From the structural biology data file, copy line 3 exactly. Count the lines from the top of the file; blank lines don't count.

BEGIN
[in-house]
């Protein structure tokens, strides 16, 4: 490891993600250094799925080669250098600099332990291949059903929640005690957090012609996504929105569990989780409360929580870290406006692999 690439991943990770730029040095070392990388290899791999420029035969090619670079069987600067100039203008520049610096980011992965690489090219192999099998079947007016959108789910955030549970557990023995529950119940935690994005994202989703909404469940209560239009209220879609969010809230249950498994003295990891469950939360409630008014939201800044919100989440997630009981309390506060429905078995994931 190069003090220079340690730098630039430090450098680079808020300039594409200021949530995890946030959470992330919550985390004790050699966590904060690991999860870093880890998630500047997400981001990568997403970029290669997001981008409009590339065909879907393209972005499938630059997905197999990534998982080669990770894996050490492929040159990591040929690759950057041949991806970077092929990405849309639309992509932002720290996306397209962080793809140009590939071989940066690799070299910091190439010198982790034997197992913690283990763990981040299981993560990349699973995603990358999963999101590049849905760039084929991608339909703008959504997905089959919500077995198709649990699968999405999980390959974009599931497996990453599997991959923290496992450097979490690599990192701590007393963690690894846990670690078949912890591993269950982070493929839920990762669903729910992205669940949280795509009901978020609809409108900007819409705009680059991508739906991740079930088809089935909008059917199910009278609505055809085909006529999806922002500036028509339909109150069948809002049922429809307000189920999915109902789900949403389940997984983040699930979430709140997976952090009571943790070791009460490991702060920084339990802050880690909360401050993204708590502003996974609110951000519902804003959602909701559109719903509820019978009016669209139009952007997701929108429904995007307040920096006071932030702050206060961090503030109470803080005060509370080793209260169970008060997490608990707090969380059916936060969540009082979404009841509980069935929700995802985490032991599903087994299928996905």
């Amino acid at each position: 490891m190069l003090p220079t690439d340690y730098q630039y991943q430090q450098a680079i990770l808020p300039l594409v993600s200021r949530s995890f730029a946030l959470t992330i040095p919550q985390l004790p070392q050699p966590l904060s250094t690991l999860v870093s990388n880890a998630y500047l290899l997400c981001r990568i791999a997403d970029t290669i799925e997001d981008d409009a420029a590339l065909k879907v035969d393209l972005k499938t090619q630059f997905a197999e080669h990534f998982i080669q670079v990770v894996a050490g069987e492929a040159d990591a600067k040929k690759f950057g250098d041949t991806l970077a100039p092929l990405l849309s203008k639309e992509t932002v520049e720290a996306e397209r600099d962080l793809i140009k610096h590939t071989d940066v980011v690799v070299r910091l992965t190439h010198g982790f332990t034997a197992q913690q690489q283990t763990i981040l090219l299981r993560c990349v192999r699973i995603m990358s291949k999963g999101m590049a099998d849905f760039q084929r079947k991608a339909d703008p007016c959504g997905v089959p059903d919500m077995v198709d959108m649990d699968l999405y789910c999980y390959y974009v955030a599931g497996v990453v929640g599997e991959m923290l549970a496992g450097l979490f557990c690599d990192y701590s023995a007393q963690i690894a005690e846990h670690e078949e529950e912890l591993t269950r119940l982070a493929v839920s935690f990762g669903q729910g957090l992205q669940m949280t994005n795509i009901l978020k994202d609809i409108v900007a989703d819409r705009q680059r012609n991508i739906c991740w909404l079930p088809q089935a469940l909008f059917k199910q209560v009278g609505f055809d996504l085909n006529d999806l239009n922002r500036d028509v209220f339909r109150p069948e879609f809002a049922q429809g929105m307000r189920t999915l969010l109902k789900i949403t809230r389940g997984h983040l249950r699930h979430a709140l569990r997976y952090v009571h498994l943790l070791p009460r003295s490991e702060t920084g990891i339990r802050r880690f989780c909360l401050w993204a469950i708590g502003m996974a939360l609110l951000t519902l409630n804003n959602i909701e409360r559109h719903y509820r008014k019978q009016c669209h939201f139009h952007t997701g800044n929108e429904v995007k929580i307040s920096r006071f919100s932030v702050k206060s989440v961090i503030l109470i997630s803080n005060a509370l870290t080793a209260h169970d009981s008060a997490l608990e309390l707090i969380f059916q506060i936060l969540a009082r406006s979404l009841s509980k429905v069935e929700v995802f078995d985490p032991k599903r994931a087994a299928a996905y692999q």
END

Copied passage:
């Amino acid at each position: 490891m190069l003090p220079t690439d340690y730098q630039y991943q430090q450098a680079i990770l808020p300039l594409v993600s200021r949530s995890f730029a946030l959470t992330i040095p919550q985390l004790p070392q050699p966590l904060s250094t690991l999860v870093s990388n880890a998630y500047l290899l997400c981001r990568i791999a997403d970029t290669i799925e997001d981008d409009a420029a590339l065909k879907v035969d393209l972005k499938t090619q630059f997905a197999e080669h990534f998982i080669q670079v990770v894996a050490g069987e492929a040159d990591a600067k040929k690759f950057g250098d041949t991806l970077a100039p092929l990405l849309s203008k639309e992509t932002v520049e720290a996306e397209r600099d962080l793809i140009k610096h590939t071989d940066v980011v690799v070299r910091l992965t190439h010198g982790f332990t034997a197992q913690q690489q283990t763990i981040l090219l299981r993560c990349v192999r699973i995603m990358s291949k999963g999101m590049a099998d849905f760039q084929r079947k991608a339909d703008p007016c959504g997905v089959p059903d919500m077995v198709d959108m649990d699968l999405y789910c999980y390959y974009v955030a599931g497996v990453v929640g599997e991959m923290l549970a496992g450097l979490f557990c690599d990192y701590s023995a007393q963690i690894a005690e846990h670690e078949e529950e912890l591993t269950r119940l982070a493929v839920s935690f990762g669903q729910g957090l992205q669940m949280t994005n795509i009901l978020k994202d609809i409108v900007a989703d819409r705009q680059r012609n991508i739906c991740w909404l079930p088809q089935a469940l909008f059917k199910q209560v009278g609505f055809d996504l085909n006529d999806l239009n922002r500036d028509v209220f339909r109150p069948e879609f809002a049922q429809g929105m307000r189920t999915l969010l109902k789900i949403t809230r389940g997984h983040l249950r699930h979430a709140l569990r997976y952090v009571h498994l943790l070791p009460r003295s490991e702060t920084g990891i339990r802050r880690f989780c909360l401050w993204a469950i708590g502003m996974a939360l609110l951000t519902l409630n804003n959602i909701e409360r559109h719903y509820r008014k019978q009016c669209h939201f139009h952007t997701g800044n929108e429904v995007k929580i307040s920096r006071f919100s932030v702050k206060s989440v961090i503030l109470i997630s803080n005060a509370l870290t080793a209260h169970d009981s008060a997490l608990e309390l707090i969380f059916q506060i936060l969540a009082r406006s979404l009841s509980k429905v069935e929700v995802f078995d985490p032991k599903r994931a087994a299928a996905y692999q």